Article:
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New Biotechnology Management Course

Wednesday 12 April 2006

New Biotechnology Management Course

Otago teams up with leading US business school to train NZ biotech executives

The ‘biotechnology century’ is upon us. Innovation and advances in technology are at the forefront of the New Zealand’s future development.

Now, for the first time, New Zealand biotechnology companies are being offered the chance to realise the true business potential of their innovations.

The best minds from the University of Otago’s School of Business and the Center for Biotechnology of the Kellogg School of Management (Northwestern University, USA) have collaborated to create Biotechnology: Strategies for Innovation and Growth, - a specialised course for biotechnology executives aimed at shedding light on commercialisation and its related issues.

“The biotechnology industry is at the forefront of New Zealand’s future development. The trouble is, not many scientists have a background in business. This programme is a fantastic opportunity for practitioners to learn more about the fundamentals of business and commercialisation of their innovations,” says Professor Alan MacGregor, Pro Vice-Chancellor and Dean of the University of Otago’s School of Business.

The programme will be presented by a range of business leaders from New Zealand and the United States each with expertise in biotechnology management, innovation, intellectual property law, product development, marketing and commercialisation.

“It is modelled after Kellogg’s executive courses, Biotechnology: Strategies for Growth, and Strategies for Intellectual Property Management,” says Professor Sangeeta Vohra (Center for Biotechnology at Kellogg), co-ordinator for the New Zealand programme.

“Until now, biotechnology practitioners have had to travel to the US for courses on commercialisation in the sector. Now, we’re bringing the experts here. The Kellogg School of Management is the leader as far as strategies for innovation and growth in biotechnology is concerned and we are very fortunate to bring such an esteemed group of specialists together,” says Professor MacGregor.

The Biotechnology Strategies for Innovation and Growth programme will be taught in three modules throughout the year with each module run over three days at the University of Otago’s School of Business in Dunedin.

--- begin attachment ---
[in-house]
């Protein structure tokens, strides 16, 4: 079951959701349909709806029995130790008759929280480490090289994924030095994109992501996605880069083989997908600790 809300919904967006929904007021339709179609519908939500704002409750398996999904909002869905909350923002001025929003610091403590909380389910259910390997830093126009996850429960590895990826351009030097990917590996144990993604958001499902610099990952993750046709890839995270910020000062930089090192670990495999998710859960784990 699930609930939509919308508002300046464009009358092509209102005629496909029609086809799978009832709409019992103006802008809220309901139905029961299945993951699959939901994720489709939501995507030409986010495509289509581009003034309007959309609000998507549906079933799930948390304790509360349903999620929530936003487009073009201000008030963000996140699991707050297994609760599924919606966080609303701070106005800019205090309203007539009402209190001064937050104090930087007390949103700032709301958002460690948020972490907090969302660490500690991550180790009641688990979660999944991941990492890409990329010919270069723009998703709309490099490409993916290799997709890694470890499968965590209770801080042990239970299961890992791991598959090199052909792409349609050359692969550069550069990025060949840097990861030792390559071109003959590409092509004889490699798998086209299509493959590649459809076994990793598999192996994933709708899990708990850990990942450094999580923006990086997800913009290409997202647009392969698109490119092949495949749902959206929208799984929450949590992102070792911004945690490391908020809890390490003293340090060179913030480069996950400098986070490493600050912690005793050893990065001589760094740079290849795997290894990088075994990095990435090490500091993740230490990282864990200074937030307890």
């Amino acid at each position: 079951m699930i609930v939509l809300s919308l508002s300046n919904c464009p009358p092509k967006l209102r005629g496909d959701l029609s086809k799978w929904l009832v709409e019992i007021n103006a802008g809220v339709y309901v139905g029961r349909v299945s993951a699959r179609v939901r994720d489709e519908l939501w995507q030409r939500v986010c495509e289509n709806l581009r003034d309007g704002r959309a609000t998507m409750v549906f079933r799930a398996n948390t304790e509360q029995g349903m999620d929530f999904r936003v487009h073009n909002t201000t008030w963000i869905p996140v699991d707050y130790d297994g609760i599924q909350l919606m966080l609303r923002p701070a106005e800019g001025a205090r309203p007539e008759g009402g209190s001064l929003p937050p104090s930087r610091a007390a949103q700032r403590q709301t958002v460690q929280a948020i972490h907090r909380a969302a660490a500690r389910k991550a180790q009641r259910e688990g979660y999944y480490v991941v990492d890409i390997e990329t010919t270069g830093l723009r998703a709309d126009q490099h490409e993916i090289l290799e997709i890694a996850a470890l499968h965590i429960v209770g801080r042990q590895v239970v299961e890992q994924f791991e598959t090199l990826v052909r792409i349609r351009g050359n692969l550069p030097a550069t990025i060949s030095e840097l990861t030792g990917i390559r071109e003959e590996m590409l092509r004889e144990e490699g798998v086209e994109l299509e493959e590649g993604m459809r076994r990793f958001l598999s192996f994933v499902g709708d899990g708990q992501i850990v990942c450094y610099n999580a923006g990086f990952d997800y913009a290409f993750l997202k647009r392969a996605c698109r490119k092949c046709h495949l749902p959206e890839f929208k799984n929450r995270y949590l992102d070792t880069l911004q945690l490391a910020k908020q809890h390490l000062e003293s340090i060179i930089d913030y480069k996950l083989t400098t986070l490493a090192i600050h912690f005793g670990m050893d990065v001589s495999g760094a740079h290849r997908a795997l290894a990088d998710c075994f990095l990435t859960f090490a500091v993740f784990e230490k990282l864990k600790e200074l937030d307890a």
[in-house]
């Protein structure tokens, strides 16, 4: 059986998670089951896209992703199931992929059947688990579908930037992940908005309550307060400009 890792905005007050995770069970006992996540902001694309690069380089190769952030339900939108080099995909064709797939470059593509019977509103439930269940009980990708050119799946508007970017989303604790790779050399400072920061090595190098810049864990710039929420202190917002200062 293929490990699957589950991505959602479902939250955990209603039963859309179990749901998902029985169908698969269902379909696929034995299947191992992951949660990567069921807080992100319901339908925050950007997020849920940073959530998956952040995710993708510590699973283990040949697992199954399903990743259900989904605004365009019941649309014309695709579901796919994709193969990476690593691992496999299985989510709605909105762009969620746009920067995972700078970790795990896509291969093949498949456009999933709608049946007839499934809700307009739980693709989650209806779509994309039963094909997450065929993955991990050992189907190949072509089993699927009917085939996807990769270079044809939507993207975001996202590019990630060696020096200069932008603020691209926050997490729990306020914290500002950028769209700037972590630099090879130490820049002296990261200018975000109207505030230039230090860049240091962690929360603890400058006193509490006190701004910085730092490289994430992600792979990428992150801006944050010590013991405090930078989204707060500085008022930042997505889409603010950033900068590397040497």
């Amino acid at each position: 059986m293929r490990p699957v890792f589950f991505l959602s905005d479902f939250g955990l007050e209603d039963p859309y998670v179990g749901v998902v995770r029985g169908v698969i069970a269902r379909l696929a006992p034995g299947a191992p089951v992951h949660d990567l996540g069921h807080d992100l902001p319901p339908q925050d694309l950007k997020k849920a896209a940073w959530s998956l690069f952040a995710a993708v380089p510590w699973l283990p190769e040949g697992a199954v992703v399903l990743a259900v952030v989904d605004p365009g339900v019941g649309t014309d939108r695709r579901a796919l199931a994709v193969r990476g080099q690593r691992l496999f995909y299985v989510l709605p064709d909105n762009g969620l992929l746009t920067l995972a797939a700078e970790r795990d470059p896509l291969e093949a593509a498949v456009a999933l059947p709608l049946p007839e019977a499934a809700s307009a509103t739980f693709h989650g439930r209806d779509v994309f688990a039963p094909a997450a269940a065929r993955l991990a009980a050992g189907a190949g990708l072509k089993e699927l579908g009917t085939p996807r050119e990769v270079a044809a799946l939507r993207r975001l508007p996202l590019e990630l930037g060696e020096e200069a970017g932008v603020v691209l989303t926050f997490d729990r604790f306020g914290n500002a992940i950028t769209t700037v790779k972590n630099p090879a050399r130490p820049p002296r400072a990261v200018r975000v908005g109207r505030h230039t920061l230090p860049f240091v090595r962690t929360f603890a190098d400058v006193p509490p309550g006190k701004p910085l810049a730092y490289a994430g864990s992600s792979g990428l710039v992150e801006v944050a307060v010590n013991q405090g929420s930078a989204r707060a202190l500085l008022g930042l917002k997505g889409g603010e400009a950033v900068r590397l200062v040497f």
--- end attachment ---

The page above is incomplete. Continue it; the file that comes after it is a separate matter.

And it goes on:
The first module will concentrate on innovation management, strategy, and business models; the second on finance, business development, valuation and venture capital while the third module will focus on intellectual property.

The first module will be held between 28-30 June 2006.

“This course will teach biotechnology practitioners how to make the connections between science and business, such as core business functions, cutting edge technologies, entrepreneurship and marketing. We’ll be developing the new breed of scientists – those with business acumen and technical expertise,” says Derek Nind, co-ordinator of the Biotechnology Strategies for Innovation and Growth programme and director of the School of Business’s Executive Education unit.

The Biotechnology Strategies for Innovation and Growth programme is supported by funding from the Tertiary Education Commission’s (TEC) Growth and Innovation Pilot Initiatives.

“The University of Otago, along with its partner Kellogg, are working towards one of the goals of the Growth and Innovation Pilot Initiatives – building the business acumen and entrepreneurship of the biotechnology sector,” says Dr Robert Burgess, TEC Growth and Innovation Manager.

“Growth and Innovation Pilot Initiatives funding was set up to encourage tertiary education organisations to engage with firms in sectors of high growth potential: biotechnology, design and information and communications technology.”


ENDS


Background information on the Growth and Innovation Pilot Initiatives:
The Growth and Innovation Pilot Initiatives are a response to the government-appointed industry sector taskforces. The TEC first funded projects within this initiative in June 2004.
In 2003, government approved almost $30 million for Growth Pilots funding over five years. To date the TEC has approved more than $17 million for 31 projects, including the 12 announced in March this year.
Purpose of the Growth and Innovation Pilots is to:
o build capability of tertiary education organisations (TEOs) to underpin the development of sectors of high growth potential
o encourage collaboration between TEOs and businesses within the sectors of high growth potential which will result in:
- TEOs better understanding the businesses and delivering more relevant education, training and research that will respond to businesses’ needs;
- two-way sharing of knowledge and expertise between TEOs and businesses; and
- development of entrepreneurial and commercial skills within TEOs and businesses.
o further inform policy around the importance of the role TEOs can play in economic development.
For more information on the Growth Pilots visit the TEC website at http://www.tec.govt.nz/funding/strategic/growthpilot/growth_pilot.htm.

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